One second-year player I expect to make a significant improvement this season is Rams tight end Gerald Everett. Everett, like most tight ends, struggled in his first season in the NFL. The first year turning pro remains difficult at the tight end position, as young players are tasked with learning both the passing and blocking schemes of the NFL game. Despite struggles getting onto the field and conquering the Rams dense playbook, Everett made a few big plays due to his raw talent. A “matchup nightmare” type of tight end, Everett will look to make significant contributions in the passing game.

Luckily for Everett, he could not be in a much better position to do so. With a talented tight end counterpart in Tyler Higbee and a head coach who coached Jordan Reed to his most dominant seasons while in Washington, expect the Rams’ tight end to make big contributions in the redzone. However, a big factor that will affect how often Everett sees the field is his ability to block. Mainly labeled as a passing tight end, Everett will have to become more well-rounded if he wants to take over the lion’s share of the Rams tight end snaps. So keep an eye out for Everett to make an impact in a high-powered LA offense this coming season and do not be afraid to pursue him in your fantasy leagues.

 

 

Ben Rolfe (Falcons Editor)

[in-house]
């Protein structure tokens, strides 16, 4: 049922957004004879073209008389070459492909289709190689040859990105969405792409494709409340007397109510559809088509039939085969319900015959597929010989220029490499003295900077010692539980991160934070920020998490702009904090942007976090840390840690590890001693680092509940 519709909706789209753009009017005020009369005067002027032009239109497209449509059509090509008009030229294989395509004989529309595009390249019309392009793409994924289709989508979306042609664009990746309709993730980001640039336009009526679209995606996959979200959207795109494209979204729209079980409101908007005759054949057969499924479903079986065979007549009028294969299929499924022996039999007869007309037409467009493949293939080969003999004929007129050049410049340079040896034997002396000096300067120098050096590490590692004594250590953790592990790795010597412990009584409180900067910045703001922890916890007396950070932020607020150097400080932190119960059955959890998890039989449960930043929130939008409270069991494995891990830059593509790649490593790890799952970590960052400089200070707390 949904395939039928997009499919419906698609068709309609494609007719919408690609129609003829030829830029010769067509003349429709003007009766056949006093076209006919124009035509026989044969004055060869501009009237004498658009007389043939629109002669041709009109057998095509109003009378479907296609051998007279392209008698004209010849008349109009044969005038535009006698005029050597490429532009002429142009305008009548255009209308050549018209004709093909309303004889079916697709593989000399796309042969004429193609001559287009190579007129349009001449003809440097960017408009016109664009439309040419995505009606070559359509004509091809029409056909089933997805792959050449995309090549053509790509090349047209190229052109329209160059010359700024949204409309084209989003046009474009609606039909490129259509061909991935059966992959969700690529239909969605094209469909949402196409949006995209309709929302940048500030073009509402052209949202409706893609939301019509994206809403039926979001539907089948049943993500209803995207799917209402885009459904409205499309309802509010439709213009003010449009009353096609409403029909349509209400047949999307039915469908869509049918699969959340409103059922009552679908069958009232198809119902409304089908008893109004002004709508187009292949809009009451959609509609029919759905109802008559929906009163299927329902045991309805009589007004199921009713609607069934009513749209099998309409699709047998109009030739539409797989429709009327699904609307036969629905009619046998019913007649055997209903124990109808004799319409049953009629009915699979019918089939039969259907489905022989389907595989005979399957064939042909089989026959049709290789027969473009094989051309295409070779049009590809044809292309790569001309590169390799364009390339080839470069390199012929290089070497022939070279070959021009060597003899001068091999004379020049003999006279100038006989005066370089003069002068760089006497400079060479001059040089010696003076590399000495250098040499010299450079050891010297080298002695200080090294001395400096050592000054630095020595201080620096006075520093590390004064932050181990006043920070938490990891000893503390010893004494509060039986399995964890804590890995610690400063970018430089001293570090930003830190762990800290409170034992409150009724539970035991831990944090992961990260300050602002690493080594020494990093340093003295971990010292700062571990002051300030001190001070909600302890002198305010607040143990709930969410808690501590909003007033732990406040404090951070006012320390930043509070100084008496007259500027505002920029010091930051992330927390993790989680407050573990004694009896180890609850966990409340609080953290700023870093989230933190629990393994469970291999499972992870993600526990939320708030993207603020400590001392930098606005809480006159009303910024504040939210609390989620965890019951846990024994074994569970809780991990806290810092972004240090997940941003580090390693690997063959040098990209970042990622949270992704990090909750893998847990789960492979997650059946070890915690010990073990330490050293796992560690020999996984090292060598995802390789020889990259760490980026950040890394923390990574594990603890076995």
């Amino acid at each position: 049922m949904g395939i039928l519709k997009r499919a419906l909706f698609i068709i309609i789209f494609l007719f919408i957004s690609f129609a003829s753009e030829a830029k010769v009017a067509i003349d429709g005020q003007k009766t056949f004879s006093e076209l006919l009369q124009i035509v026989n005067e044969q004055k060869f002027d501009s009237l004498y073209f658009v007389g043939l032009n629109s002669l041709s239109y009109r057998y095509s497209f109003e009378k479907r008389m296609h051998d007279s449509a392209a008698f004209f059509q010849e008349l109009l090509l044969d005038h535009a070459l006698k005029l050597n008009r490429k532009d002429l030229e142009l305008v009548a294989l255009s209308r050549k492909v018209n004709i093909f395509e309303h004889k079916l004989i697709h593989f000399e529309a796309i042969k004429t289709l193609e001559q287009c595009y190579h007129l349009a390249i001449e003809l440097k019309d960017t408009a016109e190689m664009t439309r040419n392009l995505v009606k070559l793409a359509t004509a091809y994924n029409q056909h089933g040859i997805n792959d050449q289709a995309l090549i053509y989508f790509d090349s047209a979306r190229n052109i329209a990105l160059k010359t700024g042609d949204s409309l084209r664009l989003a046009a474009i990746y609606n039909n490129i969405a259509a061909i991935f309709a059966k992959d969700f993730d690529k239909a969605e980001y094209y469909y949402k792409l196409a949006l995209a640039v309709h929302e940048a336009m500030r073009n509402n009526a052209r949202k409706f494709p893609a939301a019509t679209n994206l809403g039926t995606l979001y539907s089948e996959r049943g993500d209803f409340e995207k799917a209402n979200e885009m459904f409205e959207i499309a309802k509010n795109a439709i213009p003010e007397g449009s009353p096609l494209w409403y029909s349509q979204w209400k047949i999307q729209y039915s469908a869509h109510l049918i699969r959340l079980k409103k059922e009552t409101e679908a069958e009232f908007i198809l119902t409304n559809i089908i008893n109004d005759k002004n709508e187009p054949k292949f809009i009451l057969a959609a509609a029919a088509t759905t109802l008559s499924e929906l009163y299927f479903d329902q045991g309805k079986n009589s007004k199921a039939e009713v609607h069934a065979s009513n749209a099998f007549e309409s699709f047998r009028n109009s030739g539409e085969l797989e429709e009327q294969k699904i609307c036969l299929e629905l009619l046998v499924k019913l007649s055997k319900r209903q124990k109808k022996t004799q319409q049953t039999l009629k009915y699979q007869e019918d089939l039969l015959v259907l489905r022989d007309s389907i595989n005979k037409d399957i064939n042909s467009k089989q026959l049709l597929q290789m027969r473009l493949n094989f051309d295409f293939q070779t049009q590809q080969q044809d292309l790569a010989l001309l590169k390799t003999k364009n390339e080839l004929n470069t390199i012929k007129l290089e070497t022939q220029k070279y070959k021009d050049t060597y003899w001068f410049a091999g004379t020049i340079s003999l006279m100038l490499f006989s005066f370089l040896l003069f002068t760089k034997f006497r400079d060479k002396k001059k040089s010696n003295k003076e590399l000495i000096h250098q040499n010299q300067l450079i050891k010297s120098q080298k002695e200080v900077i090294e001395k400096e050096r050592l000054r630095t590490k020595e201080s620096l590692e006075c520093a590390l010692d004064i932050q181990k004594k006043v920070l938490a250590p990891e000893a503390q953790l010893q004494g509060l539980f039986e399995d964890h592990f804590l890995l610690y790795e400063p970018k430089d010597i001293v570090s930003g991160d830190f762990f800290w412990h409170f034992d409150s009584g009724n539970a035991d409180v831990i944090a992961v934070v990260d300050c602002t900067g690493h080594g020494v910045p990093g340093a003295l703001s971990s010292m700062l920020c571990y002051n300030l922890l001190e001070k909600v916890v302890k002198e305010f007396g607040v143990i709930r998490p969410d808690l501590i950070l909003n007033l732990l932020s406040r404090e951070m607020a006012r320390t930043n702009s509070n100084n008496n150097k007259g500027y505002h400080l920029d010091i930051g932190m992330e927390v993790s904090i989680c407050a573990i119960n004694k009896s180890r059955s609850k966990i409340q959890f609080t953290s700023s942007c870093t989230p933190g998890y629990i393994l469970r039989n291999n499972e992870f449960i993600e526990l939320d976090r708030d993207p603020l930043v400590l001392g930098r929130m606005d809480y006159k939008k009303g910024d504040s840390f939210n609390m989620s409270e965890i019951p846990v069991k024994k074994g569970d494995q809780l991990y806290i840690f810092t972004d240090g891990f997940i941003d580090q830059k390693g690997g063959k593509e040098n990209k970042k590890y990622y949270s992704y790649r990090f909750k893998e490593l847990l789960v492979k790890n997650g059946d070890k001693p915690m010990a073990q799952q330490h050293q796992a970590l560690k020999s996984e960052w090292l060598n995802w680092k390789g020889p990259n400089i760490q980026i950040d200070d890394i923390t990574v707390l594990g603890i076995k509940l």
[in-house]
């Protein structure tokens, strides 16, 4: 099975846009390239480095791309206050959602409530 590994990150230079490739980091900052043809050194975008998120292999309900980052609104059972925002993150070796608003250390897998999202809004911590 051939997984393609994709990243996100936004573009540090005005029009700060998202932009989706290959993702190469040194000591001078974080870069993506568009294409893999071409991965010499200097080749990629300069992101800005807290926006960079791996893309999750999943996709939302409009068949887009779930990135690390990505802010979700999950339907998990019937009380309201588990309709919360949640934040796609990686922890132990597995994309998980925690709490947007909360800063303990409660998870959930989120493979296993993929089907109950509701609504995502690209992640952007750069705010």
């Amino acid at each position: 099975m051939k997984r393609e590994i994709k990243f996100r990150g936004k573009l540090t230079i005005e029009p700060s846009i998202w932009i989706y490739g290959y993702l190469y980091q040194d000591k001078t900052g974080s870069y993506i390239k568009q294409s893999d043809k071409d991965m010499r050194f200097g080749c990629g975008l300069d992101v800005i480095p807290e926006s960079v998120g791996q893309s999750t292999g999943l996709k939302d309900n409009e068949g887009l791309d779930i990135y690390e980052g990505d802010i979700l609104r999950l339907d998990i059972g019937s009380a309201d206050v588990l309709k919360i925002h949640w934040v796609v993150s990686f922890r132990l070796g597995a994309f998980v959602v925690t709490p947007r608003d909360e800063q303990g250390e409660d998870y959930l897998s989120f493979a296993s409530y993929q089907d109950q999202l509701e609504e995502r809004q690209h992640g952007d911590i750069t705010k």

My pick for the biggest improvement by a second year player is actually somewhat of a two-for-one deal. My main pick is Mitch Trubisky, unfortunately held back by the unimaginative offense the Chicago Bears ran in 2017. Trubisky started 12 games but threw for just 2,193 yards with seven touchdowns and seven interceptions. However, the entire offense revolved around keeping the game tight and limiting mistakes. This year I expect things to change massively.

The Bears fired previous head coach John Fox and instead hired the offensively minded Matt Nagy. Nagy’s offense should allow Trubisky to show off the talent and athleticism he flashed in his first season. In addition, the Bears added some nice pieces in Allen Robinson, Taylor Gabriel, and Trey Burton. However, I also think Trubisky should get a massive jump from playing a second year with Tarik Cohen and Adam Sheehan.

I mentioned the two-for-one deal here and Sheehan is that guy. The young tight end was also hindered by the 2017 Bears offense. However, Sheehan did manage to have his moments with three touchdowns on 12 receptions. The system Nagy runs  helped Travis Kelce blossom. However, Sheehan faces stiff competition from Burton to take that role on. However, I think Sheehan can provide real stability to this Bears offense and be one of Trubisky’s most trusted targets.

The current Bears offense, with two new quality receivers, two complimentary running backs, and two versatile tight ends should give Trubisky every chance to succeed. I am not expecting miracles in his first year in the system. Yet, if Trubisky can just take the next step then the future in Chicago will look very bright.